John Deere, PING Collaborate for Big Hole-in-One

DCA President Eyes Growing Membership in 2007

Thu July 12, 2007 - Northeast Edition
Brenda Ruggiero



Robert P. Hopkins, president of the Delaware Contractors Association (DCA), noted that the purpose of the organization is to assist contractors in growing their businesses.

“It’s to be a resource for government news and labor law information,” he said. “It’s there to provide social activities so that the members can bond and get to know each other better. Most of all, it’s an opportunity for peers to take pride in their work, get recognition, and learn more about each other and their industry.”

Hopkins has been at the DCA since the early ’80s and has been on the board of directors for more than 10 years. He said the DCA is still the same organization it was when he joined.

“It just remains that constant force that helps contractors organize their businesses and programs. It helps them be a benefit to themselves.”

Hopkins was elected to a one-year term as president in December. Reflecting on his tenure with the organization, he said he is proud of having started the annual Crab Feast Raffle, which funds computer development capabilities at the DCA.

“We felt we could reach into everybody’s pocket and take $10 out and do something positive with it,” he explained.

What Hopkins likes best about living in Delaware is that it’s small enough for him to be on a first-name basis with the governor, senators, congressmen, state legislators and other officials.

“You can get to know everyone you choose to know. You’re known for your professional skills, your community service activities, and your involvement with your family.”

Family is important to Hopkins, who lives with his wife Jane in Hockessin, a suburb of Wilmington. They have two married children, Carolyn and Brian, and two granddaughters.

“I’d rather spend time with them than anything else in the world,” Hopkins said.

Hopkins has plans for his term at the DCA. Since he was elected, the DCA has established an Ameritas membership status to keep retired former members active in the organization. Hopkins also hopes to renovate the headquarters building, which is 14 years old.

“We’re reorganizing the staff of the association, and I hope to grow the membership, as well as continue to have the association meet the needs of our membership,” he said.

Hopkins is senior vice president of Joseph T. Hardy and Son Inc. in New Castle, Del., where he has worked since 1994. He manages the construction operations of the 86-year-old mechanical contracting business.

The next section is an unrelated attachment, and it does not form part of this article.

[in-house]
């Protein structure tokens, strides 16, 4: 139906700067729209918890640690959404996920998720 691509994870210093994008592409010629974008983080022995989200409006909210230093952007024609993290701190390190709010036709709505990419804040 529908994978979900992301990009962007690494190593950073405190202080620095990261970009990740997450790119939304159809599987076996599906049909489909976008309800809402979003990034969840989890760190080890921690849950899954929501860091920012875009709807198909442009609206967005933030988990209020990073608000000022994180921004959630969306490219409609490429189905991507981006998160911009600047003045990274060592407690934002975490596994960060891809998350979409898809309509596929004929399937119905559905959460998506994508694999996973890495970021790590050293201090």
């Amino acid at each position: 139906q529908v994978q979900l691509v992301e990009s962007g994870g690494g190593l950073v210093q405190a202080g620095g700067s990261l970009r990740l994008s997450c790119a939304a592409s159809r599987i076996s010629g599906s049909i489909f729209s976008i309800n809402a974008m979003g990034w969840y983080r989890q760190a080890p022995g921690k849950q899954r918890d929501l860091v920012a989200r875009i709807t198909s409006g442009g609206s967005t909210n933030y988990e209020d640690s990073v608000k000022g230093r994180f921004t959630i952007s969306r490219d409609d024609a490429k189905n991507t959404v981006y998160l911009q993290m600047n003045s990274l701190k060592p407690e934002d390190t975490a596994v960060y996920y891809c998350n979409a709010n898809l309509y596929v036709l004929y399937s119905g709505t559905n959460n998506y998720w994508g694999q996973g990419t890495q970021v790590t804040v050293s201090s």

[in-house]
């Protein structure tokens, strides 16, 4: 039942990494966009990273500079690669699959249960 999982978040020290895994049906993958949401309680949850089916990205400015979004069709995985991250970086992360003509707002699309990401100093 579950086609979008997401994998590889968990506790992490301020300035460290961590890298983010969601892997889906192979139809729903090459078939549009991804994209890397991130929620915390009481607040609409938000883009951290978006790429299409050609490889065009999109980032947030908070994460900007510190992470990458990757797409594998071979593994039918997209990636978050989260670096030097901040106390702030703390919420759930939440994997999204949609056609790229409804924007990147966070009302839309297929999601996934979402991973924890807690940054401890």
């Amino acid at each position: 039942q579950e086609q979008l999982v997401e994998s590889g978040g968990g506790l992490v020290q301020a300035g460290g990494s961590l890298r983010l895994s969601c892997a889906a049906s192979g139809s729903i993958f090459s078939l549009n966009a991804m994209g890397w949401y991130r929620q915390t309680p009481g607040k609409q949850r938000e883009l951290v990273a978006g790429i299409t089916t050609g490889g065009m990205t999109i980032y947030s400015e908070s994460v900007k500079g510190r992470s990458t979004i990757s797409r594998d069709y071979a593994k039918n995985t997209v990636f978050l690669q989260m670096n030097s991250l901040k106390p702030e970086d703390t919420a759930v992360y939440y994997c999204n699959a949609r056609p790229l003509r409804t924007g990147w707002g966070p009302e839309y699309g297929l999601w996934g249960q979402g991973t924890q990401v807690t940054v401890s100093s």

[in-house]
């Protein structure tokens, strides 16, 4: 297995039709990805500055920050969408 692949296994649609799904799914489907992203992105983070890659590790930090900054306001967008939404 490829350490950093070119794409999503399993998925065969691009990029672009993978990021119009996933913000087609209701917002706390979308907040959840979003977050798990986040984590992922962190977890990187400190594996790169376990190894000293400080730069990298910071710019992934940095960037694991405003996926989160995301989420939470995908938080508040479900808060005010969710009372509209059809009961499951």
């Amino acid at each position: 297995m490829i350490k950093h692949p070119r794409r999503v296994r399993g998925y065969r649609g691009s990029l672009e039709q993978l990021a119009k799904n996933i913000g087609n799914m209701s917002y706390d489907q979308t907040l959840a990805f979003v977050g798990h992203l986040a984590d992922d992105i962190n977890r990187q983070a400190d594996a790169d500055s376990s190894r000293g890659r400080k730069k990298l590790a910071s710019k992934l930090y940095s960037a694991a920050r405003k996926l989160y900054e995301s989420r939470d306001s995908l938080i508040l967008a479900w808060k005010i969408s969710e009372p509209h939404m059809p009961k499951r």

“I do everything from hiring to firing to dispatching our troops and equipment. You could call me an operations manager, a general manager. I really don’t have a title. I just do everything.”

The company works on underground water, sewer, fuel distribution, and storage systems, and also has environmental capabilities. The company employs approximately 50 people and has four locations.

One of nine children with four brothers and four sisters, Hopkins grew up in Claymont, Del., a small town north of Wilmington.

“In high school, I had worked as a construction laborer during the summers, and felt very comfortable in building things and being part of a team that was involved in renovations and construction,” Hopkins said. “I graduated from Williamson Trade School in 1972, and have been employed every day, uninterrupted, for the last 35 years.”

Hopkins started in the commercial end of the business, then went into heavy industrial construction for the DuPont Company, traveling all over the country. Next he did contracting with a local construction business, primarily doing heavy industrial mechanical construction in industrial plants, chemical plants, and refineries.

“I spent seven years there building that business to the largest open shop mechanical contractor in northern Delaware,” he said.

His next stint involved seven years with Tetra Tech, a large environmental engineering and architectural consulting firm. At that company, he worked in marketing, business development, and management. From there, Hopkins went to Joseph T. Hardy and Son Inc.

Hopkins enjoys the constantly changing market of construction.

“Every project is different, and since we’re a niche contractor, we do something that most other mechanical contractors do not do or choose not to do,” he said. “Obviously, that’s water main breaks, sewer collapses, and fuel distribution systems.”

After Hopkins’ term is up in December, he will serve on the board of directors for two more years.